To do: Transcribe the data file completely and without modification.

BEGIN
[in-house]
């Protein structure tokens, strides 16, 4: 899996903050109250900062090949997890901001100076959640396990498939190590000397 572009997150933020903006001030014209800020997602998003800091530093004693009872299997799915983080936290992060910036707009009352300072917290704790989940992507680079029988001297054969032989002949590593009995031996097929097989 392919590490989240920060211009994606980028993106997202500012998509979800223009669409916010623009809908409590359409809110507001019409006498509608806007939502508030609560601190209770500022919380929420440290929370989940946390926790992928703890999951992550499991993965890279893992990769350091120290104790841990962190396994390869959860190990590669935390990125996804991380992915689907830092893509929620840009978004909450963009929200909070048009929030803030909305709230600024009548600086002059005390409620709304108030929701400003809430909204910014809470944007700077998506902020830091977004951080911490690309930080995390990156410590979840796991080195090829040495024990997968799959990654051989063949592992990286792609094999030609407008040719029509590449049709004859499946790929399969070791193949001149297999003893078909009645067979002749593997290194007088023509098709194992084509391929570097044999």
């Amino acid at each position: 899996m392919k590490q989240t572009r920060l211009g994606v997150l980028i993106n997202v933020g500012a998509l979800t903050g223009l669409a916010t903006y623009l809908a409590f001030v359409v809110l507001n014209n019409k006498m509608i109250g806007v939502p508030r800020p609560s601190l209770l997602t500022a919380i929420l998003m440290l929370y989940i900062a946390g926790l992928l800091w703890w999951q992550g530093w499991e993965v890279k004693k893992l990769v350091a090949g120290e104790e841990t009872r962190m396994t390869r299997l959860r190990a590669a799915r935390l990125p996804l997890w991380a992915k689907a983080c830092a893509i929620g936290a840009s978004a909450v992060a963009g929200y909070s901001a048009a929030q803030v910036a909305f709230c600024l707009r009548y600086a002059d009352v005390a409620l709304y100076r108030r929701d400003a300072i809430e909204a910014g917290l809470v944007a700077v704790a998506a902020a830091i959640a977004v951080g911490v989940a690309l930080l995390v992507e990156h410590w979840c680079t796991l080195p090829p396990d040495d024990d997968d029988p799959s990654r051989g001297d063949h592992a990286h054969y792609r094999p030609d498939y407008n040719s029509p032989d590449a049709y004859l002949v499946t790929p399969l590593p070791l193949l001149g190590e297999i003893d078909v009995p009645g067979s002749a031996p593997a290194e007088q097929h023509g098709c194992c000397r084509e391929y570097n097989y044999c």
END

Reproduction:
[in-house]
């Protein structure tokens, strides 16, 4: 899996903050109250900062090949997890901001100076959640396990498939190590000397 572009997150933020903006001030014209800020997602998003800091530093004693009872299997799915983080936290992060910036707009009352300072917290704790989940992507680079029988001297054969032989002949590593009995031996097929097989 392919590490989240920060211009994606980028993106997202500012998509979800223009669409916010623009809908409590359409809110507001019409006498509608806007939502508030609560601190209770500022919380929420440290929370989940946390926790992928703890999951992550499991993965890279893992990769350091120290104790841990962190396994390869959860190990590669935390990125996804991380992915689907830092893509929620840009978004909450963009929200909070048009929030803030909305709230600024009548600086002059005390409620709304108030929701400003809430909204910014809470944007700077998506902020830091977004951080911490690309930080995390990156410590979840796991080195090829040495024990997968799959990654051989063949592992990286792609094999030609407008040719029509590449049709004859499946790929399969070791193949001149297999003893078909009645067979002749593997290194007088023509098709194992084509391929570097044999």
């Amino acid at each position: 899996m392919k590490q989240t572009r920060l211009g994606v997150l980028i993106n997202v933020g500012a998509l979800t903050g223009l669409a916010t903006y623009l809908a409590f001030v359409v809110l507001n014209n019409k006498m509608i109250g806007v939502p508030r800020p609560s601190l209770l997602t500022a919380i929420l998003m440290l929370y989940i900062a946390g926790l992928l800091w703890w999951q992550g530093w499991e993965v890279k004693k893992l990769v350091a090949g120290e104790e841990t009872r962190m396994t390869r299997l959860r190990a590669a799915r935390l990125p996804l997890w991380a992915k689907a983080c830092a893509i929620g936290a840009s978004a909450v992060a963009g929200y909070s901001a048009a929030q803030v910036a909305f709230c600024l707009r009548y600086a002059d009352v005390a409620l709304y100076r108030r929701d400003a300072i809430e909204a910014g917290l809470v944007a700077v704790a998506a902020a830091i959640a977004v951080g911490v989940a690309l930080l995390v992507e990156h410590w979840c680079t796991l080195p090829p396990d040495d024990d997968d029988p799959s990654r051989g001297d063949h592992a990286h054969y792609r094999p030609d498939y407008n040719s029509p032989d590449a049709y004859l002949v499946t790929p399969l590593p070791l193949l001149g190590e297999i003893d078909v009995p009645g067979s002749a031996p593997a290194e007088q097929h023509g098709c194992c000397r084509e391929y570097n097989y044999c």